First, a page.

So much of what we communicate these days is delivered at a distance. We send text messages instead of picking up a phone; celebrate the achievements of family and friends with an emoji on social media; and fire off emails rather than – heaven forbid – schedule a meeting. Even those Zoom calls that we’ve become so familiar with over the past year don’t quite compare with the face-to-face interactions that were once our modus operandi.
As a result, one could argue that our ability to communicate and collaborate has deteriorated, ironically, as communication technology has developed. Yet according to the World Economic Forum, so-called ‘soft skills’ – like communication – are especially relevant in the current and future workforce. After all, despite a surge in technology-driven displacement of jobs, we humans still have the advantage over machines when it comes to our ability to manage, advise, make decisions, interact, reason and communicate.
It should be simple: we all talk, listen and question, but is that really communicating? When under pressure particularly, we tend to revert to our default communication style. The truly masterful communicators are great storytellers, negotiators and influencers, but also listeners. Communication is central to their success. They are typically more liked, respected, trusted, connected, successful and valued than their peers. Here’s how they do it.
- They clarify their objective. Before you open your mouth or put fingers to keypad, consider: what are you trying to communicate? What are you hoping the outcome of this conversation or message will be? What topics do you need to bring up? Being clear about the purpose of an interaction will help you convey your intended meaning.
- They keep it brief. Whether you’re delivering a presentation or sending an email, aim for quality over quantity. The attention span of humans is now measured at just 8.25 seconds. While not every interaction can be quite so succinct, it always pays to impart your main point first. In his TED Talk, author Simon Sinek recommends using the golden circle model: stating your ‘why’ first – your purpose or your belief – and then your ‘how’ and ‘what’.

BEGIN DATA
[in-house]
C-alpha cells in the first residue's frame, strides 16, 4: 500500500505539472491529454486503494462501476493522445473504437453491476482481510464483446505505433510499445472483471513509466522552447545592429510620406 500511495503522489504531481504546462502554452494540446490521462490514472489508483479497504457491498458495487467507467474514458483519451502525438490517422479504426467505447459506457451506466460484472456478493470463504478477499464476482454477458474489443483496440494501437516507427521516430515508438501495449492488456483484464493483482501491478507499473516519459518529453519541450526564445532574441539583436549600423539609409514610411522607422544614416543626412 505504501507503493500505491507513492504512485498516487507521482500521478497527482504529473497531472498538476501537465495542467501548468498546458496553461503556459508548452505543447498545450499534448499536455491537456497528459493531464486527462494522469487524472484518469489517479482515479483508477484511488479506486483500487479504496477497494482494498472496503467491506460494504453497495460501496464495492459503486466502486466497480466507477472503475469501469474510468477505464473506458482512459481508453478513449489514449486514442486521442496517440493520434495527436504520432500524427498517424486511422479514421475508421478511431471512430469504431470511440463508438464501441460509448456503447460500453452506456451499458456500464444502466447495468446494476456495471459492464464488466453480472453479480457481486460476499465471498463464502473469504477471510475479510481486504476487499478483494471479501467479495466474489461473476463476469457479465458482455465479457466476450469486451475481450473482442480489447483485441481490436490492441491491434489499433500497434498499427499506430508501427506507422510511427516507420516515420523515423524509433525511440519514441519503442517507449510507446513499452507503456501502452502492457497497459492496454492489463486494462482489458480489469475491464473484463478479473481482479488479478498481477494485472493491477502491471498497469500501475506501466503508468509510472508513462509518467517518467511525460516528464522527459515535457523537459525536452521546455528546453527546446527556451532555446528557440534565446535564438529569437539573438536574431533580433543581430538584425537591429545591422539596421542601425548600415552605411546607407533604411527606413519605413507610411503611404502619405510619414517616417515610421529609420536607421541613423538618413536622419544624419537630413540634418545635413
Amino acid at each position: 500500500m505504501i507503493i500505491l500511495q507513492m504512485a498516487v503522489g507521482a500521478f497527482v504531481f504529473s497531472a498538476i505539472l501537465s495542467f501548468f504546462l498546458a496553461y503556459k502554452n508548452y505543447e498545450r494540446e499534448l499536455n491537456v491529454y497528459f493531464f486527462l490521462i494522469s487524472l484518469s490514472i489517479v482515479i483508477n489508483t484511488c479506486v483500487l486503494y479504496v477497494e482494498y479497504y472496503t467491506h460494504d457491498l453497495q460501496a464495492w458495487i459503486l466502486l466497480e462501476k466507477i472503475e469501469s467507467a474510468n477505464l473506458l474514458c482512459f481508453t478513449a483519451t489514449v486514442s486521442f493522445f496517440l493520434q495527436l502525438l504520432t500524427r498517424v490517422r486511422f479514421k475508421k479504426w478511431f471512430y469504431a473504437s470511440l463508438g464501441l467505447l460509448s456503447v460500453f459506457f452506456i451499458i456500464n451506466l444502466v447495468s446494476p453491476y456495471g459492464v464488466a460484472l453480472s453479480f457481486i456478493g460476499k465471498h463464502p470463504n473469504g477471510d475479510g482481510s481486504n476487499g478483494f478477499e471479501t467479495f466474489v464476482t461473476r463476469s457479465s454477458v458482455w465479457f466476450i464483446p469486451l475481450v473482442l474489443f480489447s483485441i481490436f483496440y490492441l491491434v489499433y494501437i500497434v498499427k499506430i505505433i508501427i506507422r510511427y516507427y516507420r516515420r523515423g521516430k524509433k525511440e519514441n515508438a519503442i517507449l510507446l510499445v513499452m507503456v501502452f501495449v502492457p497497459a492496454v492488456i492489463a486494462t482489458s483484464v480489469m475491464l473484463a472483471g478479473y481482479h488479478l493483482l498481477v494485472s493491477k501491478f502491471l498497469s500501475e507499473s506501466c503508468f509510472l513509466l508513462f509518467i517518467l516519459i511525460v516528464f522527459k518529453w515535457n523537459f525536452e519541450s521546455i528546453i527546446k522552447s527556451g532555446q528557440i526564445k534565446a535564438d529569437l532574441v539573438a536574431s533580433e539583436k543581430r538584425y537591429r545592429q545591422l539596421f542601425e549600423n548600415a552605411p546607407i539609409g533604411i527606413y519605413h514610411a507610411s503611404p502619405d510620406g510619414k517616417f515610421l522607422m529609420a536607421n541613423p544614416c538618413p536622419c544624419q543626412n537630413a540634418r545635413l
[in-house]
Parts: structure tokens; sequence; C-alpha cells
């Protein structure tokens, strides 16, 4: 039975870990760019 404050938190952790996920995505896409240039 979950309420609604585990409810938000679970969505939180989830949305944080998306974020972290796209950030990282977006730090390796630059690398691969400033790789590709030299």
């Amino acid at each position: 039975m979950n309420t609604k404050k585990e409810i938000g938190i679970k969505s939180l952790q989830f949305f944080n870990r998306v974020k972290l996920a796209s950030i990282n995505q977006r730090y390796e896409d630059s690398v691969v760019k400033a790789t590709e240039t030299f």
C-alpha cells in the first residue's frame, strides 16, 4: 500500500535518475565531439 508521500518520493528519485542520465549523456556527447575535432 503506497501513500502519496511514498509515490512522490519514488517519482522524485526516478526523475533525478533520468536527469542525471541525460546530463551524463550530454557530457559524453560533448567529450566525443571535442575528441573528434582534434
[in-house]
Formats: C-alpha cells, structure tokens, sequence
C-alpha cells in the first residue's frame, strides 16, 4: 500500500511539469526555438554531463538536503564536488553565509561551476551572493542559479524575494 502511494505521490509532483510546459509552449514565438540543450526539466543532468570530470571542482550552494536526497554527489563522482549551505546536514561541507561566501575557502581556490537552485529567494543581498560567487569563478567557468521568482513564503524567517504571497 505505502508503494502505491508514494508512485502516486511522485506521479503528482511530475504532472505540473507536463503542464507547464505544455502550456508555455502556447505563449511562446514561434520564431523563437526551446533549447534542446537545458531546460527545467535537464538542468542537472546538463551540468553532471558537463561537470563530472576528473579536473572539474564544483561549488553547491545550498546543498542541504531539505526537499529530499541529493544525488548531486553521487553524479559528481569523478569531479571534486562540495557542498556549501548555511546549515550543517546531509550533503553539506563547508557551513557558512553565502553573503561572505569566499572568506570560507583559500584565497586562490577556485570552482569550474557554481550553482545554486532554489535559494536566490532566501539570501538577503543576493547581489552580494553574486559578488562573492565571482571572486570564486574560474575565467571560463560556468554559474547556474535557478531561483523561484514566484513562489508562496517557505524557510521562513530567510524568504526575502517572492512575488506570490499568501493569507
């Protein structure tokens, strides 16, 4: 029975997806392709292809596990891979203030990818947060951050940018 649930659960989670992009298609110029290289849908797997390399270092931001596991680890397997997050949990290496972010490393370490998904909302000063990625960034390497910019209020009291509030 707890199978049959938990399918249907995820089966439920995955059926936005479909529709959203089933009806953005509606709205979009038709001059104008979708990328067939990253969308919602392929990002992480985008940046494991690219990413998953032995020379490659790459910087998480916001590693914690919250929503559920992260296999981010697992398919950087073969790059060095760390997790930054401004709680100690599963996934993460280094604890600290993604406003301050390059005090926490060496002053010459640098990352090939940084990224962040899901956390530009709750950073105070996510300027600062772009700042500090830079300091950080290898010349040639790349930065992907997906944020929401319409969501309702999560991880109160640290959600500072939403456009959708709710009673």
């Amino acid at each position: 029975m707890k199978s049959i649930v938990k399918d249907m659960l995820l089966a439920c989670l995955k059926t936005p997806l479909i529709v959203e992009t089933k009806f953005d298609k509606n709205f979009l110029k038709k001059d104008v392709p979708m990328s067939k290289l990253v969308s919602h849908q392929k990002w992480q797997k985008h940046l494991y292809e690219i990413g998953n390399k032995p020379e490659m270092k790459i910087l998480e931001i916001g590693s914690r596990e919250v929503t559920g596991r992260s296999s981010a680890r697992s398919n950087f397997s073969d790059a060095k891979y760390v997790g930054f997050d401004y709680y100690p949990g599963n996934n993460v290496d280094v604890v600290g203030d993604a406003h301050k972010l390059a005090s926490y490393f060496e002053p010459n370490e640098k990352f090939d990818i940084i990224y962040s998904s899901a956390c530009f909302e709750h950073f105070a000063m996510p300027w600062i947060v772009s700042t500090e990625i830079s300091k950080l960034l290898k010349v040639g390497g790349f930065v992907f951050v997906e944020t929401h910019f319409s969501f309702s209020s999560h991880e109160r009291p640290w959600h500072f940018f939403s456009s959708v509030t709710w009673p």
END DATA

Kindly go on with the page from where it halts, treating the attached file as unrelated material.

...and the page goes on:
- They speak their truth. Trust is seen as declining around the world, so it’s more critical than ever to be an authentic communicator. As Facebook’s chief operating officer Sheryl Sandberg explains, this is actually pretty simple, given that everything in life is subjective and therefore true to whoever believes it. Instead of a leader walking into a room and saying ‘Here’s the answer’ – not giving anyone the opportunity to say otherwise – she suggests starting from the position ‘Here is what I believe; what do you believe?’. This allows others to communicate their own truth, too.
- They wait their turn. As the son of a tribal chief, Nelson Mandela learnt many valuable lessons about the attributes of great leaders. One trait he observed in his father was that, at meetings, he was always the last to speak. When leaders are too quick to share their own opinions, they influence (and potentially change) the points that others may have raised, had they been given the chance to contribute. So sit back and take in what others are saying.
- They listen. Great communicators get up close and personal with those around them. They demonstrate that they’re engaged by shutting out distractions, asking lots of questions and listening more than they talk. Crucially, they seek first to understand and then to be understood. They also pay attention to non-verbal cues, which research suggests comprise 93 per cent of communication. People do not always tell their truth, but they do always show us what they are thinking and feeling, and what they are about. If we concentrate on ‘seeing’ them rather than just listening to their words, we will understand them far better.
- They manage their signals. Just as it’s important to observe other people’s body language, you need to consider – and control – your own cues, too. For instance, if you want to show confidence, prepare yourself and what you have to say. Stand/sit tall, uncross your arms, speak clearly and concisely, look the person in the eye and manage what your face is doing. Remember you often get back what you give out.
Lisa Stephenson, founder of The Coach Place Global, is a globally recognised high-impact coach, consultant, keynote speaker and author. You will find her behind the scenes with C-Suite executives, entrepreneurs and high profile individuals in fast-paced environments, where absolute trust is non-negotiable and the stakes are high. Become a Coach Place Member to gain instant access to insightful articles, thought provoking masterclasses, inspiring interviews and more to accelerate your personal growth at: www.thecoachplace.com